Poems

EDDIE KIM
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First and last, we grapple a galaxy,
cold, inside step past fallacies unbound.
They say just hard work is necessary—
harder than the person standing across
from you. Forget the talented ruins
few things can break us like genius. Genius
forgets the food of work. And we forget
ourselves. Consider it, wrestling as sport
is too prosaic, and I can’t recall
how I began—hours blistering and alone,
the aches, the pink bellies, and the hunger,
early-morning conditioning and spit—
for six minutes on a cold, cracking mat.
People always ask, Why do you wrestle?

People often ask, Why do you wrestle?
I can’t offer a sensible response,
but each has a kind of possession, deep,
stubborn, and primal obsession. Control,
however fleeting, over pecan pie, 
of which I have none. It is dominance
over the uprooted nomadic wilds,
a tangible and barbaric yawp wrapped
around a soul’s chaotic reflection.
Sometimes, I just want to handle someone—
‘cause the basest way to lift a spirit
is by knowing you can break another’s— 
want them to feel my lack of choice. I need
an understanding of strength, regardless.

Our understanding of strength, regardless
how sweetly you duck under its defense,
is rolled up in trauma drills, left behind 
for the next generation of damage.
It struts about wearing backpacks and shorts,
the clicks and clacks of split soles through hunger,
echoing past the smell of reversal
and arm bar, duffle bags heaving with Wheat
Thins, Pedialyte. We search for new realms
within concentric rings. Kandinsky says
circles synthesize chief oppositions,
combining concentric and eccentric
in a single form, equilibrium. 
After wrestling, everything is easy.

Once you’ve wrestled, everything else in life
is easy. If only. If only life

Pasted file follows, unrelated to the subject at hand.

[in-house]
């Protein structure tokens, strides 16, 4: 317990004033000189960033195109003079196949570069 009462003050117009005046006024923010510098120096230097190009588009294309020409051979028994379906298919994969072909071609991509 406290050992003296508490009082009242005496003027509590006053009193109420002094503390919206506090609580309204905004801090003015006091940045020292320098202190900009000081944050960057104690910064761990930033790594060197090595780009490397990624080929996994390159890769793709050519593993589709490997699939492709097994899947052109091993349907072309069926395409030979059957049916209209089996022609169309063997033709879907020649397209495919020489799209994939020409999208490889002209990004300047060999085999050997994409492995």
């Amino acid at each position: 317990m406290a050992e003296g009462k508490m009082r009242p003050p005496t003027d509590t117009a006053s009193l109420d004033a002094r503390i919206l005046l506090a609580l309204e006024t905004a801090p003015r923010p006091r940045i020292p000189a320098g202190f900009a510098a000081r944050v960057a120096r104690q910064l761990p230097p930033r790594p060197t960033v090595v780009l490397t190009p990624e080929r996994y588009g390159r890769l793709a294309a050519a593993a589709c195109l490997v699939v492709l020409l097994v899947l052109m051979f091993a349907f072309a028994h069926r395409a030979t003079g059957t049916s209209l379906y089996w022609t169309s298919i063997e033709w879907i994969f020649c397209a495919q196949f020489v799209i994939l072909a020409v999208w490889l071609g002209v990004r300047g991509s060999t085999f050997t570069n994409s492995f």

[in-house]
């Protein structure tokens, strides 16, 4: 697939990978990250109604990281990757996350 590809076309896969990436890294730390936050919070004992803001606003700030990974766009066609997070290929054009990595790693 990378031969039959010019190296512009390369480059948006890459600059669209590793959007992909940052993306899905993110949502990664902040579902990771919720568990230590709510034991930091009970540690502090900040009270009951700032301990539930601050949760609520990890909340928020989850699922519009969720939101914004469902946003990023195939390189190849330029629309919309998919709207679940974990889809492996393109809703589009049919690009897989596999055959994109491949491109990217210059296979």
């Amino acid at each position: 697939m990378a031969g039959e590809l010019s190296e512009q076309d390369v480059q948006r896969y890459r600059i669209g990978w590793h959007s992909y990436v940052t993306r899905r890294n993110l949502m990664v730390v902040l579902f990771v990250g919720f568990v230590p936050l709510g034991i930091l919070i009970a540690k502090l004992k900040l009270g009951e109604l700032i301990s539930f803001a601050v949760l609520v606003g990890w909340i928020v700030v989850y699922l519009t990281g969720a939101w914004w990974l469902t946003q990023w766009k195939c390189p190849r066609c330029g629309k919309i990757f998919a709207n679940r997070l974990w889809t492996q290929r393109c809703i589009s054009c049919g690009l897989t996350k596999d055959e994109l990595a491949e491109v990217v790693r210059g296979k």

were as simple as a single leg, we
wouldn’t need a father’s hug, a mother’s
guiding eye, we wouldn’t need wrestling, we 
wouldn’t separate ourselves from others 
for fear of mediocrity and view.
We wouldn’t write our own mythologies.
We wouldn’t need anyone else to know 
we signed this pale blue dot within a speck
of cosmic Brobdingnagian footprints.
Fluorescents in a wrestling room are cold
and certain, a glaring austerity.
In this room, easy replaces prayer.

In this room, easy replaces prayer,
a holy tabernacle of the vexed.
The sound of tape holding misguided joints,
swipes of a toe drag, a swift pirouette 
circling equator and aurora,
but promise has no legs and must do work.
When you are a god, war is celestial,
uncomplicated—immigrants are sown 
from constellations of blood and compromise. 
Listen as polyester ropes keep time
for groaning, shifting plates of singular
reckoning. Ticks and tinnitus, swooshing 
like rope burn and ocean. When we finish,
we come to quick, crashing down like first love.

We come to quick, bearing down like first love,
that rush of a clean ankle pick and back 
exposure, a four count we chase and flee 
like children after lightening bugs and fear.
The whole world is a scam, vague and fierce,
but the demands of wrestling are simple.
You win or you lose—no points for nearly.
Wrestling is a style of running away,
though we’d never admit it to ourselves. 
We are the blue-collar outcasts, we sprawl
savannahs, shoot between realities—
the angles are vast, uncompromising.
Each syllable we eat boiled and counted—
subsistence does not require flavor.

Subsistence does not require flavor,
but it does demand a dusting of depth.
First time I stepped onto a wrestling mat,
I was a pudgy restaurant kid in Kotz,
king of milkshake thieves—hairlessly alone.
Perhaps that’s why wrestling appealed to me.
Ultimately, a milkshake lives alone
within a frozen archipelago. 
Not the most innovative metaphor— 
wrestling’s not the most innovative sport.
Ancient and unyielding, it is chaos,
like a child looking for new friends—a place—
like making milkshakes. In life, we’re defined 
by what we do when nobody’s watching.

What we do when nobody is watching
lines the halls of our worst nightmares, the peal
of infinite failure unable to
bridle our unicorns. We are become
Unicron, devourer of ideals.
Reality wrests with itself within.
There is no place for us, lest we make it. 
Forever immigrant, I’m unwelcome 
and unhomed. So I conflict for my place
in the slow seeking circuitousness. 
I measure you for an eternity,
gripped in a tidal locking—I am moon.
I control your waves and you should fear me.